By: Brian Sikma

On the evening of Thursday, August 28th, nearly 1 in 10 Americans watched as Senator Barack Obama officially accepted the Democrat Party’s nomination to be the next President of the United States. The freshman Senator and community organizer from Illinois gave a 45 minute speech that, regardless of his intent, set his campaign’s tone for the final sprint to the November election.

Among the thousands of people gathered in the stadium to watch the event live, throngs waved American flags and signs emblazoned with the word “Change”. Since the start of his candidacy at the old Illinois state capitol last year, Senator Obama has styled himself as a new style of candidate, a post-partisan era figure who appeals to all people because of a shared feeling and belief that politics has become nothing but the sport of special interests bent on destroying the lives of all hard-working (though not necessarily God-fearing) Americans.

The central theme of this new age feeling campaign has been Hope and Change. When not wanting to emphasize substantive policy positions this theme has been echoed over and over again in the declaration “Yes we can!” Presumably there is someone or some group out there shouting to us “No you can’t!” and it is in defiance to this nefarious cabal that we raise this hopeful hue and cry.

But the problem with running on lofty rhetoric not meant to be attached to any particular ideology is that pretty soon you get tired of beating imaginary enemies without naming what specifically needs to be done to solve the problem. A campaign premised on the existence of a problem must, if it is to succeed, identify the root cause of the problem and then identify a specific solution, or at least a set of guiding principles that will lead to a solution.

The problem with solutions though is that one must get specific. It is hard to get specific while selling yourself as above the fray and larger than the normal give and take of a rock-’em sock-’em national political campaign. Getting specific requires one to roll up the sleeves and get dirty.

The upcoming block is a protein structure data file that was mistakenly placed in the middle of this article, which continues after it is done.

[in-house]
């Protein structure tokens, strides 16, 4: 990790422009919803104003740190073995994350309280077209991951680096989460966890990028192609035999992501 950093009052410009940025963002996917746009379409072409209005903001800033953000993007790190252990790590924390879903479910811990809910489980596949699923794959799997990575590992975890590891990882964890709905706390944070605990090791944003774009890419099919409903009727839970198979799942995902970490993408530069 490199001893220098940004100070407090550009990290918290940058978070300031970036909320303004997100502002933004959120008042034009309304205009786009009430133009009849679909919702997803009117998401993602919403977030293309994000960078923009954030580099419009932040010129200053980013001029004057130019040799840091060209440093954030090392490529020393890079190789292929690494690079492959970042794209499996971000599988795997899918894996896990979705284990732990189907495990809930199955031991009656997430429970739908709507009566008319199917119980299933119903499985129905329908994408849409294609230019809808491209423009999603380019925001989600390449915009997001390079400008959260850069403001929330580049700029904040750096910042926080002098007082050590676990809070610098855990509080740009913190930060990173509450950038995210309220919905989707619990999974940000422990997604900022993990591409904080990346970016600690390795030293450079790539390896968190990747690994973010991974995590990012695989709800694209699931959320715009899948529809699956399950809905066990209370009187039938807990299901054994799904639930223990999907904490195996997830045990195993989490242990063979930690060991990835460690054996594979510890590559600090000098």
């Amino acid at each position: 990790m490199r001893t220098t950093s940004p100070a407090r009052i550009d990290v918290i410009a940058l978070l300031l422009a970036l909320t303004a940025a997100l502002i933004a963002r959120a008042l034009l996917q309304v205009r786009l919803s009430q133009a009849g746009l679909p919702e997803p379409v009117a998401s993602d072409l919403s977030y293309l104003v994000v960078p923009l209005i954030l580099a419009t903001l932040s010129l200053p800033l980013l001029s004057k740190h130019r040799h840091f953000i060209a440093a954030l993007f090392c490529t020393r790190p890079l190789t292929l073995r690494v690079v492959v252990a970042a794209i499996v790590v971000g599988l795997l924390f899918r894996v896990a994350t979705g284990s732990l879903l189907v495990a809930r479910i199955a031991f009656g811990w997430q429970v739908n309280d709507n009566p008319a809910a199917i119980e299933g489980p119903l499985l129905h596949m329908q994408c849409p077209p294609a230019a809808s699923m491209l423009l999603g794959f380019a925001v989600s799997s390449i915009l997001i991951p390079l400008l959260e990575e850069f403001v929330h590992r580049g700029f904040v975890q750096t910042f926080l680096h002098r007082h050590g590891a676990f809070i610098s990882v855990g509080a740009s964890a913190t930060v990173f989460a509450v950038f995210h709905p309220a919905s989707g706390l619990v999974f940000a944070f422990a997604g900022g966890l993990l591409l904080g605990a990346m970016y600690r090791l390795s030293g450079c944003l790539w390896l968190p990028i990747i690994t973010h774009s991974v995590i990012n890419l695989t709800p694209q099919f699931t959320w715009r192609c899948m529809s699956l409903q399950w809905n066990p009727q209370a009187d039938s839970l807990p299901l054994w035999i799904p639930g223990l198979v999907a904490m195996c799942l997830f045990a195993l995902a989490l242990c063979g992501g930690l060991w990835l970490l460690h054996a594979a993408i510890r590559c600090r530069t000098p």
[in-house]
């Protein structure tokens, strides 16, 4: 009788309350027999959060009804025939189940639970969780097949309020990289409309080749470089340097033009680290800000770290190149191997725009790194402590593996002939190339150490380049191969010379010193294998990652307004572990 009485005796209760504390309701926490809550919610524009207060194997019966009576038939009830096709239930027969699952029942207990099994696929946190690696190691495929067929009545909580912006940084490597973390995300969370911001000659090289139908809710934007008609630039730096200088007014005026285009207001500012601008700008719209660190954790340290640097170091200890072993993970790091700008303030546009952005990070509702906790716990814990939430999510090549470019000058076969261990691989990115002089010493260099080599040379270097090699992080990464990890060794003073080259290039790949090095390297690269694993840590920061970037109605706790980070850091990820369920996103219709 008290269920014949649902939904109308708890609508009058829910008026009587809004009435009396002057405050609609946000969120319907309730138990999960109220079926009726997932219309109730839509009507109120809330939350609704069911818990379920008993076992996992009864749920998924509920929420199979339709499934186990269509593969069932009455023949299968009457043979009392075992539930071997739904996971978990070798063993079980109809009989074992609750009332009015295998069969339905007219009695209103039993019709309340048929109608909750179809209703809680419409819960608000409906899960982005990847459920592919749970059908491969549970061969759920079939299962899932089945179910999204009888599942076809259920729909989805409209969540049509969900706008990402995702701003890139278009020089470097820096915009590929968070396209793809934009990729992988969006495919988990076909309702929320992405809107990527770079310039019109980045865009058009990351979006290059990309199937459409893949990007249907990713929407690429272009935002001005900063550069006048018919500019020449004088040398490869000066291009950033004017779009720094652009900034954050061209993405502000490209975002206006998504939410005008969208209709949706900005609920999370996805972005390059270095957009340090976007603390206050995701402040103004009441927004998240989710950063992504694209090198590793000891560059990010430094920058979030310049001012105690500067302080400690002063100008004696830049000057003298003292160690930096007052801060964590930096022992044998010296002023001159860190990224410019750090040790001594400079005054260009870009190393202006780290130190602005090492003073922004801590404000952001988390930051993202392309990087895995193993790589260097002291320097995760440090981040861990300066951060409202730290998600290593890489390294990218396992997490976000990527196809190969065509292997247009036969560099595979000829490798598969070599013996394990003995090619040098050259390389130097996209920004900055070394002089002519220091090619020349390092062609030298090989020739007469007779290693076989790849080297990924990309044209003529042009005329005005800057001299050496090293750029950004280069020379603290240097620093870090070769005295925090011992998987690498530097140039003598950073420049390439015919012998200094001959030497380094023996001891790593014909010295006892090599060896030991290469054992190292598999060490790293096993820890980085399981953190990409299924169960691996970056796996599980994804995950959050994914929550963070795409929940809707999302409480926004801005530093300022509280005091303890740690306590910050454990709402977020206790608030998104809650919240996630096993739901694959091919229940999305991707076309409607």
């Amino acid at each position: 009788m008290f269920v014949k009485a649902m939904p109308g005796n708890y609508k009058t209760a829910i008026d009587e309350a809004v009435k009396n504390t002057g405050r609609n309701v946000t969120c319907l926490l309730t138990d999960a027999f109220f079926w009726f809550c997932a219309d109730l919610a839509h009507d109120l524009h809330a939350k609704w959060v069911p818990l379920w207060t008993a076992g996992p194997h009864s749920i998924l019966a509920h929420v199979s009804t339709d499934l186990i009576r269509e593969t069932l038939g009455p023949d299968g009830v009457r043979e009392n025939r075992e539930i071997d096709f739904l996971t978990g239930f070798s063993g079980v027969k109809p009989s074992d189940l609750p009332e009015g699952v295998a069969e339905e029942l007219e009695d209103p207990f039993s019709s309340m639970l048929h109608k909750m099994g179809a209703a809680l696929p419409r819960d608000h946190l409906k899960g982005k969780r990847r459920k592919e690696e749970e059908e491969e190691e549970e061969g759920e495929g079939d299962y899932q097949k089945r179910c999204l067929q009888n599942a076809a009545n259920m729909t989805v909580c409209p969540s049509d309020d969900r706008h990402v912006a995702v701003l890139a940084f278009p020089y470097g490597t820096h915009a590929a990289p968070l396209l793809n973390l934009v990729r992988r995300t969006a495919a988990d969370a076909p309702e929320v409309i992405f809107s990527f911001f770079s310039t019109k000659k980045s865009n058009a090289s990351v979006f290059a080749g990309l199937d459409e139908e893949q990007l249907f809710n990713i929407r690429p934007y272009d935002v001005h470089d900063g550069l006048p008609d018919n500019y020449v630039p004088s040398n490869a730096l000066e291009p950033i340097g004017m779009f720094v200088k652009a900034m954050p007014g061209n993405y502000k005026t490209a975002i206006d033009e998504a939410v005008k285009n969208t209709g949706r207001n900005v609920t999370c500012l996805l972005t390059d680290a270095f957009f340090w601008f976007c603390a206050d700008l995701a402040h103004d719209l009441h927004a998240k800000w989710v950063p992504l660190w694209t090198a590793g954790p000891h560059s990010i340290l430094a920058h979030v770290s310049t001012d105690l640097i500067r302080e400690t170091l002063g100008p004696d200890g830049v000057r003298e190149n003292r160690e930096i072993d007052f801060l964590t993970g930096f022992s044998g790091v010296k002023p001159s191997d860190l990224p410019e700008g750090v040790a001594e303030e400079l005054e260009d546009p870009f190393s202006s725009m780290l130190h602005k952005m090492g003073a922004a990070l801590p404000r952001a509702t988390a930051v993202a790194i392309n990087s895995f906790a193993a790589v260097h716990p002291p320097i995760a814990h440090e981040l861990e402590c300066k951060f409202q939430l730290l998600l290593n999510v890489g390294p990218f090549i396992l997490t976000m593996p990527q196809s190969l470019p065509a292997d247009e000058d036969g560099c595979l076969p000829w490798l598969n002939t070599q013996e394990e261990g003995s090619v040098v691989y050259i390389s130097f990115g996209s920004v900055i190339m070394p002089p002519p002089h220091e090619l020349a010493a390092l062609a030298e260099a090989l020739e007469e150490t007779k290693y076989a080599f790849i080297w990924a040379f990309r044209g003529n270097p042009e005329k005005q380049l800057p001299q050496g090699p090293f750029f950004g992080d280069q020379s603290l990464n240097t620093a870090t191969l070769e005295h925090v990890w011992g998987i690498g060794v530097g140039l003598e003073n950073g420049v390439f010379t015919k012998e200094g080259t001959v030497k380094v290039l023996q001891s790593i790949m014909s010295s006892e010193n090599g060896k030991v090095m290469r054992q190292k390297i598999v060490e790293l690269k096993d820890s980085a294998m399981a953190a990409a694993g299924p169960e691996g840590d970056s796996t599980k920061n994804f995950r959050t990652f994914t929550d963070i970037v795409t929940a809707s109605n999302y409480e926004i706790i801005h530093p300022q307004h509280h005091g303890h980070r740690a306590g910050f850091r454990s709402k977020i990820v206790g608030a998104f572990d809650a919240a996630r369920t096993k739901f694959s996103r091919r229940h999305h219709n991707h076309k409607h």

At his acceptance speech Senator Obama got very specific and it cost him his credibility as a post-partisan candidate of change. How many of his supporters will notice this is not clear but a solid guess would be that many won’t notice because deep down they were never really on board with the idea that a good campaign must tip-toe around the failings, perceived or real, of the administration it seeks to replace.

Viewers of the Senator’s speech probably noticed that after the nice introduction and acceptance of the nomination, Senator Obama laid it all on the line against his Republican rival, Senator John McCain. For a good period of the speech Mr. Obama bashed the Bush Administration and painted a scene of how a first McCain term would be a third Bush term. But as he did all of this his anti-partisan aura began to fade and we saw that Senator Obama is as simply the latest in a line of Democratic presidential nominees stretching back to Walter Mondale and running through Michael Dukakis and Al Gore and, more recently, John Kerry.

Community Organizer Obama’s rant against Lt. Commander John McCain reveals the truth of that saying from the Good Book that there is nothing new under the sun. Instead of continuing on the path of vacuous statements, Senator Obama revealed that he is just another politician. Instead of campaigning against politics and politicians in the name of a vague idea, he should have understood that politics per se is not the problem, but rather that poor ideas and flawed politicians are the problem.

The American people may want change, but it would be good for them if it didn’t come packaged as something it is not. It is possible to run a campaign on change, but it is impossible to honestly do so if you deny the existence of the basic ground rules of representative self-government.